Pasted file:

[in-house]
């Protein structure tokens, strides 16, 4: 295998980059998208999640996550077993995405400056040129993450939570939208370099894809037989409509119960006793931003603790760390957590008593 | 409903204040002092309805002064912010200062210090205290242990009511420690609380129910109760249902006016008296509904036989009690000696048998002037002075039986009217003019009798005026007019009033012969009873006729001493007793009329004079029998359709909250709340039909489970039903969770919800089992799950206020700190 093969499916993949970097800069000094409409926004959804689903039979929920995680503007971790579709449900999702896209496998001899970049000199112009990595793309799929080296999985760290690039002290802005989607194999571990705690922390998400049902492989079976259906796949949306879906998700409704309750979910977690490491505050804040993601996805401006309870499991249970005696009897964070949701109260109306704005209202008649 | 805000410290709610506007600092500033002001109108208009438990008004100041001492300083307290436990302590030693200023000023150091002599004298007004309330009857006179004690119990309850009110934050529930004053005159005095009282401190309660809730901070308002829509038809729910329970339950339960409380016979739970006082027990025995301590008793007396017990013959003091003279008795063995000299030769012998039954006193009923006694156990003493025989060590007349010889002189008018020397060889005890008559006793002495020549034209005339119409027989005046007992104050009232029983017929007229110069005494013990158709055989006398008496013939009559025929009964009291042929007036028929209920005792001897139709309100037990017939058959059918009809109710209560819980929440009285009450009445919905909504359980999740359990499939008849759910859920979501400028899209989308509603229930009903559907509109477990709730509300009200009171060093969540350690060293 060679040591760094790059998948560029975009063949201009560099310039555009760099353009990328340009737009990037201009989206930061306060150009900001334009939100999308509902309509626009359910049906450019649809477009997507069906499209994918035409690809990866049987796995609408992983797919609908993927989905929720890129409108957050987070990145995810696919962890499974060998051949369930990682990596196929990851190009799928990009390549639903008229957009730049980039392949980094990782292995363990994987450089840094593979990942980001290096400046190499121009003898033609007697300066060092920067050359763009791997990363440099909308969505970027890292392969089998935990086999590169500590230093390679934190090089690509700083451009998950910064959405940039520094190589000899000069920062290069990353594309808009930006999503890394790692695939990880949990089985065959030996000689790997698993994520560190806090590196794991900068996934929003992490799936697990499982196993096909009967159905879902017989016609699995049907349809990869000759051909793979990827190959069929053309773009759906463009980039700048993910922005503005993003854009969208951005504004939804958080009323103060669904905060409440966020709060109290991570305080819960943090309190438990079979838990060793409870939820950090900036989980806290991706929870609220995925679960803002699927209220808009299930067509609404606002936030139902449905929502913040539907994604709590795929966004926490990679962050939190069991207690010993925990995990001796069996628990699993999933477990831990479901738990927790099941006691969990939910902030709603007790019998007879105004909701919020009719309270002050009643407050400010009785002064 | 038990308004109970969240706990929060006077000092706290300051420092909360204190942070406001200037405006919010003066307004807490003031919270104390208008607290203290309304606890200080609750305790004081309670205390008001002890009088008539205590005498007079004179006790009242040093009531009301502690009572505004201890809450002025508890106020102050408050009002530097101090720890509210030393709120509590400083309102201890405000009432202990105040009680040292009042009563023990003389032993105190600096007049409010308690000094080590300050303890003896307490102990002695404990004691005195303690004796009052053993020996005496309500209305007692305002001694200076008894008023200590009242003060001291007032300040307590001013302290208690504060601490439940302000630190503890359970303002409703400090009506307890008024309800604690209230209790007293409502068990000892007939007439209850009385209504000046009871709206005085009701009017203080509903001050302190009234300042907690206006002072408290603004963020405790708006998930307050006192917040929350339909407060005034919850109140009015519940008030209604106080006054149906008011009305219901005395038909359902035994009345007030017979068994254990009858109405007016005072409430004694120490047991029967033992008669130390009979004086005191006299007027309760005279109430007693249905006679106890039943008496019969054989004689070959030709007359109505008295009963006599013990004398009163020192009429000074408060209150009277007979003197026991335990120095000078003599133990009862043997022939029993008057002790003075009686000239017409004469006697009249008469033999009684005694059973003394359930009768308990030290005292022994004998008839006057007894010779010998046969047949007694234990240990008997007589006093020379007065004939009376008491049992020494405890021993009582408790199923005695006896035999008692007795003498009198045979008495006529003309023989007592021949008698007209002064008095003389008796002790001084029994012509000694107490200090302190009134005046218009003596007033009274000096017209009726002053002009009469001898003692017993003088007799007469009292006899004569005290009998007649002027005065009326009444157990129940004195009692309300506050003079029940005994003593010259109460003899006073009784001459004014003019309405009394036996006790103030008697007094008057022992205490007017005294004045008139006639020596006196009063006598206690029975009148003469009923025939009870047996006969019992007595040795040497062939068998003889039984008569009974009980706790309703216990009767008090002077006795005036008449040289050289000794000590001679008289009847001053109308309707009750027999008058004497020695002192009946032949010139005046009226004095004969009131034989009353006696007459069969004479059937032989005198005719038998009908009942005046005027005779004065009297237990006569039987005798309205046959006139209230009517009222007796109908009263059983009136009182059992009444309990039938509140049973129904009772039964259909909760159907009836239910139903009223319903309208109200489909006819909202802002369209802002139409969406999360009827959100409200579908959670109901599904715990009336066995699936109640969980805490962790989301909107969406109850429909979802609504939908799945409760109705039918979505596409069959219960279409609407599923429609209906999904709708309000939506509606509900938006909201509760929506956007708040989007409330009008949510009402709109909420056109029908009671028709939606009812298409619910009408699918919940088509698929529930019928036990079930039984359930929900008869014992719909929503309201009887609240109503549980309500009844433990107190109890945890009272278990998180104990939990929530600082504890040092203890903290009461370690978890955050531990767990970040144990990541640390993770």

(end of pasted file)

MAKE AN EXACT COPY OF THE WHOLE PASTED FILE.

[in-house]
């Protein structure tokens, strides 16, 4: 295998980059998208999640996550077993995405400056040129993450939570939208370099894809037989409509119960006793931003603790760390957590008593 | 409903204040002092309805002064912010200062210090205290242990009511420690609380129910109760249902006016008296509904036989009690000696048998002037002075039986009217003019009798005026007019009033012969009873006729001493007793009329004079029998359709909250709340039909489970039903969770919800089992799950206020700190 093969499916993949970097800069000094409409926004959804689903039979929920995680503007971790579709449900999702896209496998001899970049000199112009990595793309799929080296999985760290690039002290802005989607194999571990705690922390998400049902492989079976259906796949949306879906998700409704309750979910977690490491505050804040993601996805401006309870499991249970005696009897964070949701109260109306704005209202008649 | 805000410290709610506007600092500033002001109108208009438990008004100041001492300083307290436990302590030693200023000023150091002599004298007004309330009857006179004690119990309850009110934050529930004053005159005095009282401190309660809730901070308002829509038809729910329970339950339960409380016979739970006082027990025995301590008793007396017990013959003091003279008795063995000299030769012998039954006193009923006694156990003493025989060590007349010889002189008018020397060889005890008559006793002495020549034209005339119409027989005046007992104050009232029983017929007229110069005494013990158709055989006398008496013939009559025929009964009291042929007036028929209920005792001897139709309100037990017939058959059918009809109710209560819980929440009285009450009445919905909504359980999740359990499939008849759910859920979501400028899209989308509603229930009903559907509109477990709730509300009200009171060093969540350690060293 060679040591760094790059998948560029975009063949201009560099310039555009760099353009990328340009737009990037201009989206930061306060150009900001334009939100999308509902309509626009359910049906450019649809477009997507069906499209994918035409690809990866049987796995609408992983797919609908993927989905929720890129409108957050987070990145995810696919962890499974060998051949369930990682990596196929990851190009799928990009390549639903008229957009730049980039392949980094990782292995363990994987450089840094593979990942980001290096400046190499121009003898033609007697300066060092920067050359763009791997990363440099909308969505970027890292392969089998935990086999590169500590230093390679934190090089690509700083451009998950910064959405940039520094190589000899000069920062290069990353594309808009930006999503890394790692695939990880949990089985065959030996000689790997698993994520560190806090590196794991900068996934929003992490799936697990499982196993096909009967159905879902017989016609699995049907349809990869000759051909793979990827190959069929053309773009759906463009980039700048993910922005503005993003854009969208951005504004939804958080009323103060669904905060409440966020709060109290991570305080819960943090309190438990079979838990060793409870939820950090900036989980806290991706929870609220995925679960803002699927209220808009299930067509609404606002936030139902449905929502913040539907994604709590795929966004926490990679962050939190069991207690010993925990995990001796069996628990699993999933477990831990479901738990927790099941006691969990939910902030709603007790019998007879105004909701919020009719309270002050009643407050400010009785002064 | 038990308004109970969240706990929060006077000092706290300051420092909360204190942070406001200037405006919010003066307004807490003031919270104390208008607290203290309304606890200080609750305790004081309670205390008001002890009088008539205590005498007079004179006790009242040093009531009301502690009572505004201890809450002025508890106020102050408050009002530097101090720890509210030393709120509590400083309102201890405000009432202990105040009680040292009042009563023990003389032993105190600096007049409010308690000094080590300050303890003896307490102990002695404990004691005195303690004796009052053993020996005496309500209305007692305002001694200076008894008023200590009242003060001291007032300040307590001013302290208690504060601490439940302000630190503890359970303002409703400090009506307890008024309800604690209230209790007293409502068990000892007939007439209850009385209504000046009871709206005085009701009017203080509903001050302190009234300042907690206006002072408290603004963020405790708006998930307050006192917040929350339909407060005034919850109140009015519940008030209604106080006054149906008011009305219901005395038909359902035994009345007030017979068994254990009858109405007016005072409430004694120490047991029967033992008669130390009979004086005191006299007027309760005279109430007693249905006679106890039943008496019969054989004689070959030709007359109505008295009963006599013990004398009163020192009429000074408060209150009277007979003197026991335990120095000078003599133990009862043997022939029993008057002790003075009686000239017409004469006697009249008469033999009684005694059973003394359930009768308990030290005292022994004998008839006057007894010779010998046969047949007694234990240990008997007589006093020379007065004939009376008491049992020494405890021993009582408790199923005695006896035999008692007795003498009198045979008495006529003309023989007592021949008698007209002064008095003389008796002790001084029994012509000694107490200090302190009134005046218009003596007033009274000096017209009726002053002009009469001898003692017993003088007799007469009292006899004569005290009998007649002027005065009326009444157990129940004195009692309300506050003079029940005994003593010259109460003899006073009784001459004014003019309405009394036996006790103030008697007094008057022992205490007017005294004045008139006639020596006196009063006598206690029975009148003469009923025939009870047996006969019992007595040795040497062939068998003889039984008569009974009980706790309703216990009767008090002077006795005036008449040289050289000794000590001679008289009847001053109308309707009750027999008058004497020695002192009946032949010139005046009226004095004969009131034989009353006696007459069969004479059937032989005198005719038998009908009942005046005027005779004065009297237990006569039987005798309205046959006139209230009517009222007796109908009263059983009136009182059992009444309990039938509140049973129904009772039964259909909760159907009836239910139903009223319903309208109200489909006819909202802002369209802002139409969406999360009827959100409200579908959670109901599904715990009336066995699936109640969980805490962790989301909107969406109850429909979802609504939908799945409760109705039918979505596409069959219960279409609407599923429609209906999904709708309000939506509606509900938006909201509760929506956007708040989007409330009008949510009402709109909420056109029908009671028709939606009812298409619910009408699918919940088509698929529930019928036990079930039984359930929900008869014992719909929503309201009887609240109503549980309500009844433990107190109890945890009272278990998180104990939990929530600082504890040092203890903290009461370690978890955050531990767990970040144990990541640390993770």